The majority of my videography and photography work is with industrial clients, and I almost always find myself shooting onsite in warehouses, factories, and other indoor venues. In many of the buildings in which I shoot, lighting can consist of a mix of technologies such as high intensity discharge (metal halide, high pressure sodium, mercury vapour, low pressure sodium), fluorescent, and LED. To further complicate things sometimes facilities have had physical expansions and specific parts of a building can be illuminated by a mix of lighting sources. Rather than pull out the few, remaining hairs I have left on my head when having to deal with all of these variables, I try to simplify my shooting by bringing my studio lights with me and creating as much wide angle, controlled light as possible.
As LED (light-emitting diode) technology has improved I’ve become more interested in using LED studio lights as their relatively small size and light weight seemed ideal for the type of on-site client work I do. When I found the Genaray SpectroLED Studio 1000 Daylight LED Three Light Kit, it looked like it would be a reasonably affordable solution that would suit my needs from a number of perspectives.
It should be noted that the Genaray lights look almost identical in appearance to similar Ikan lights, but their physical dimensions are slightly larger so it cannot be assumed that Ikan accessories like yokes will fit the Genaray lights. I did check at B&H and the Ikan yoke that they have on their website will not fit the Genaray lights because of the difference in size.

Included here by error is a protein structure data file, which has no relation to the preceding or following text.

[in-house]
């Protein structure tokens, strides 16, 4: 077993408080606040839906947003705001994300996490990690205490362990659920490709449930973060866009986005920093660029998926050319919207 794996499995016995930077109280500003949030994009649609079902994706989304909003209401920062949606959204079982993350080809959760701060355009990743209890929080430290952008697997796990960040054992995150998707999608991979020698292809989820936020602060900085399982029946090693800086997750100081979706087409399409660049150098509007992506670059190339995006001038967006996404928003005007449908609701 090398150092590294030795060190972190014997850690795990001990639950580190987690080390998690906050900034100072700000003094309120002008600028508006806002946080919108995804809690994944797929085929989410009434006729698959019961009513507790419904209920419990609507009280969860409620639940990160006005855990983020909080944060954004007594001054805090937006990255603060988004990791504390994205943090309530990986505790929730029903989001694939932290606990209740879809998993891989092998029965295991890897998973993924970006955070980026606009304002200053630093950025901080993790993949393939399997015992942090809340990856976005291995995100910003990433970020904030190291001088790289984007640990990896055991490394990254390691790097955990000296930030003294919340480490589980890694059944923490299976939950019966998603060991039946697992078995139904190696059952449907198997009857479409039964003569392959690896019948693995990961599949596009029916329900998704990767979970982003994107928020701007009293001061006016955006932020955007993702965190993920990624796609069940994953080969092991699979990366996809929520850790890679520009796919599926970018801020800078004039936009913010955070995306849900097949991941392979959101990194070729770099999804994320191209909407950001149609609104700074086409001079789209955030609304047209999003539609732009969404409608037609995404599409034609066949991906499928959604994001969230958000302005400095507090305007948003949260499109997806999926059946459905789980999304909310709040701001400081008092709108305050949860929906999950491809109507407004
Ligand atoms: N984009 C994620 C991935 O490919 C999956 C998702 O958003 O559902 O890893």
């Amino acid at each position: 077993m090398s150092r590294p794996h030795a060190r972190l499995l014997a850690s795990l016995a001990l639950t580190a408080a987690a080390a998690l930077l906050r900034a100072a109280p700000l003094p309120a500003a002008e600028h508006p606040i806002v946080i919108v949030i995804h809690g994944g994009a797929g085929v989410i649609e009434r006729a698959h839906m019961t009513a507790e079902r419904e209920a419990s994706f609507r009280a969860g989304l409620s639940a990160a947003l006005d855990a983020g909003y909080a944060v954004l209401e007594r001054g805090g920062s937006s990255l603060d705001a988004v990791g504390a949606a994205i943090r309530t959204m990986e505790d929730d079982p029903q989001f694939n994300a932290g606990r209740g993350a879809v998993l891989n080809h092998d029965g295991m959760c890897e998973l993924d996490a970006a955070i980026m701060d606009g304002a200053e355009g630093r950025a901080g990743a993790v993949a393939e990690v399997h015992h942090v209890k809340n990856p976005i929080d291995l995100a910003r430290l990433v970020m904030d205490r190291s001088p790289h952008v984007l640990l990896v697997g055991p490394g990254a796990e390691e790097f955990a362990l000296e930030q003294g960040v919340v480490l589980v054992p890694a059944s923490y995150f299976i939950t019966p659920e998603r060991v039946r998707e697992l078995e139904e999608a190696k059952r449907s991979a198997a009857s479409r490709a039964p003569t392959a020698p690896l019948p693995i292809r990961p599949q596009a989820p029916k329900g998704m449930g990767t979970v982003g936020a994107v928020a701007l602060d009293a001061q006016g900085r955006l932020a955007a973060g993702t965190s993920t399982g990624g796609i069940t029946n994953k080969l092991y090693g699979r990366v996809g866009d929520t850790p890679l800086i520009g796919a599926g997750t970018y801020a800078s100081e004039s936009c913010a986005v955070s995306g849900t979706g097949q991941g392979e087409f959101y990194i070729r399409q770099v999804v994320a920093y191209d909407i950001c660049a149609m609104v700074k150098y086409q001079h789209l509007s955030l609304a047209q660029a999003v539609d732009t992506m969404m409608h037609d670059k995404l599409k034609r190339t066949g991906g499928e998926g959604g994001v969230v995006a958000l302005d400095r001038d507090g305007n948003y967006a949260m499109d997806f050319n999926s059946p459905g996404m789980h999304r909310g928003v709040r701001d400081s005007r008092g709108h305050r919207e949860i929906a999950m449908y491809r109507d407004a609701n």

Table of Contents
Light Source: 1,012 LEDs
Colour Temperature: 5,600K daylight balance
Light Intensity: 6,600 lux @ 3.3’ (1.0 m)
Beam Angle: 60 degrees
Lamp Life: 50,000 hours
Power Requirements: 100-240VAC, 50/60Hz (AC adapter ), 12VDC (battery and DC input)
Dimensions: 13.6 x 13.6 x 2.75” (345 x 345 x 70mm)
Weight: 8.3 lb. (3.76 Kg)
Build Quality and Handling
While the Genaray SpectroLED light kit does have a few issues that are noted in the review, overall I have been very pleased with how it has performed for the specific type of shooting that I do with it. When buying lighting, like any photography gear, it is important to understand your specific needs and buy accordingly.
Since the SP-S-1000D lights in the Genaray SpectroLED kit have a 60-degree beam angle they are best suited to provide wide angle light.
Each of the three light heads has barn doors that are firmly mounted. They hold adjustment very well and the intensifier panels can be removed if required. From a practical standpoint the barn doors are only somewhat effective in re-shaping the light spread. I’ve found that closing the barn doors too much ends up creating some very faint vertical shadow striping effect in the light spread, even when the diffuser panel is used. Anyone thinking about buying this light kit should consider its primary use as a wider angle light source with only partial use of the barn doors.
If you do require a narrower light beam and additional diffusion, a lightbank can be purchased to help in this regard. I haven’t used this accessory so I can’t comment on its effectiveness.